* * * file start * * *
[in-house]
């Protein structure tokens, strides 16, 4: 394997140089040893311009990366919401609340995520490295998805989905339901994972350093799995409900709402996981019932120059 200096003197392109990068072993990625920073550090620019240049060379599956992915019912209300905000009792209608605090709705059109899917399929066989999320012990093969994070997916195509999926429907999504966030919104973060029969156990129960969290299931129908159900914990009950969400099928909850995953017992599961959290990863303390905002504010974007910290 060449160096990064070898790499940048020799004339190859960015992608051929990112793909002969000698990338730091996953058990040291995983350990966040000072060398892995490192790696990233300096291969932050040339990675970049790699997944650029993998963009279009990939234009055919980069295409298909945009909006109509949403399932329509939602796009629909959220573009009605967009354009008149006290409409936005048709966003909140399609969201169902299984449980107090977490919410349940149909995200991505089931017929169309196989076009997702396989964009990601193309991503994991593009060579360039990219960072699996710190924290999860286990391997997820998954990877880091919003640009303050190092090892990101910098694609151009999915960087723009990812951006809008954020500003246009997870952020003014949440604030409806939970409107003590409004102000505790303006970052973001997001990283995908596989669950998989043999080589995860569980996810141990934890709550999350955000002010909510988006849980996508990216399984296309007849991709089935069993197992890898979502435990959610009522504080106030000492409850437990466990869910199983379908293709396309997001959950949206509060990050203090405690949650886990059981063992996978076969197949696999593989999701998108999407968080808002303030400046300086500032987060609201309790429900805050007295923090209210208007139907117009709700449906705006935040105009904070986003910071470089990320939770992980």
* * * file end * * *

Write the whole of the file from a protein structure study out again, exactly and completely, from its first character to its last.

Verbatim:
[in-house]
């Protein structure tokens, strides 16, 4: 394997140089040893311009990366919401609340995520490295998805989905339901994972350093799995409900709402996981019932120059 200096003197392109990068072993990625920073550090620019240049060379599956992915019912209300905000009792209608605090709705059109899917399929066989999320012990093969994070997916195509999926429907999504966030919104973060029969156990129960969290299931129908159900914990009950969400099928909850995953017992599961959290990863303390905002504010974007910290 060449160096990064070898790499940048020799004339190859960015992608051929990112793909002969000698990338730091996953058990040291995983350990966040000072060398892995490192790696990233300096291969932050040339990675970049790699997944650029993998963009279009990939234009055919980069295409298909945009909006109509949403399932329509939602796009629909959220573009009605967009354009008149006290409409936005048709966003909140399609969201169902299984449980107090977490919410349940149909995200991505089931017929169309196989076009997702396989964009990601193309991503994991593009060579360039990219960072699996710190924290999860286990391997997820998954990877880091919003640009303050190092090892990101910098694609151009999915960087723009990812951006809008954020500003246009997870952020003014949440604030409806939970409107003590409004102000505790303006970052973001997001990283995908596989669950998989043999080589995860569980996810141990934890709550999350955000002010909510988006849980996508990216399984296309007849991709089935069993197992890898979502435990959610009522504080106030000492409850437990466990869910199983379908293709396309997001959950949206509060990050203090405690949650886990059981063992996978076969197949696999593989999701998108999407968080808002303030400046300086500032987060609201309790429900805050007295923090209210208007139907117009709700449906705006935040105009904070986003910071470089990320939770992980």